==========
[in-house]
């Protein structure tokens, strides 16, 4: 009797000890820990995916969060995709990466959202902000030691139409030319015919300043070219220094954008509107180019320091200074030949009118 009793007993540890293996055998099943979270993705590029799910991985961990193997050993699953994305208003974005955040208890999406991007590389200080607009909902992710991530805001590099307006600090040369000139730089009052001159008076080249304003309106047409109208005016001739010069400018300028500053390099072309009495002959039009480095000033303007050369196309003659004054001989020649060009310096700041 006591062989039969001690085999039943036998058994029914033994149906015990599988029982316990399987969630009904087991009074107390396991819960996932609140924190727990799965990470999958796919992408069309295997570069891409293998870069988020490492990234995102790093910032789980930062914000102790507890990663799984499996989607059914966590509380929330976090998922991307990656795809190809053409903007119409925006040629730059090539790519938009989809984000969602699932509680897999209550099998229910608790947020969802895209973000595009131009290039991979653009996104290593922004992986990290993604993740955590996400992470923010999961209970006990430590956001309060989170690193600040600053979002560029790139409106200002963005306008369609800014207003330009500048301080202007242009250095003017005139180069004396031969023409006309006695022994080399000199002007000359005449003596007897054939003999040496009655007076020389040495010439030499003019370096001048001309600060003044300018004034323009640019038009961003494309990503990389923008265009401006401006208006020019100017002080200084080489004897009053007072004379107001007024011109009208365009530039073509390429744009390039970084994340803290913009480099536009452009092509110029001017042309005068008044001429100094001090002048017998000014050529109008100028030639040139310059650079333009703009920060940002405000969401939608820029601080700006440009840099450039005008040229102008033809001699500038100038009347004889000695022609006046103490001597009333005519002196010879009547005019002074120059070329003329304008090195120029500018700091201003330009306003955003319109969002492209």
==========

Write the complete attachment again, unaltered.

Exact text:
[in-house]
């Protein structure tokens, strides 16, 4: 009797000890820990995916969060995709990466959202902000030691139409030319015919300043070219220094954008509107180019320091200074030949009118 009793007993540890293996055998099943979270993705590029799910991985961990193997050993699953994305208003974005955040208890999406991007590389200080607009909902992710991530805001590099307006600090040369000139730089009052001159008076080249304003309106047409109208005016001739010069400018300028500053390099072309009495002959039009480095000033303007050369196309003659004054001989020649060009310096700041 006591062989039969001690085999039943036998058994029914033994149906015990599988029982316990399987969630009904087991009074107390396991819960996932609140924190727990799965990470999958796919992408069309295997570069891409293998870069988020490492990234995102790093910032789980930062914000102790507890990663799984499996989607059914966590509380929330976090998922991307990656795809190809053409903007119409925006040629730059090539790519938009989809984000969602699932509680897999209550099998229910608790947020969802895209973000595009131009290039991979653009996104290593922004992986990290993604993740955590996400992470923010999961209970006990430590956001309060989170690193600040600053979002560029790139409106200002963005306008369609800014207003330009500048301080202007242009250095003017005139180069004396031969023409006309006695022994080399000199002007000359005449003596007897054939003999040496009655007076020389040495010439030499003019370096001048001309600060003044300018004034323009640019038009961003494309990503990389923008265009401006401006208006020019100017002080200084080489004897009053007072004379107001007024011109009208365009530039073509390429744009390039970084994340803290913009480099536009452009092509110029001017042309005068008044001429100094001090002048017998000014050529109008100028030639040139310059650079333009703009920060940002405000969401939608820029601080700006440009840099450039005008040229102008033809001699500038100038009347004889000695022609006046103490001597009333005519002196010879009547005019002074120059070329003329304008090195120029500018700091201003330009306003955003319109969002492209």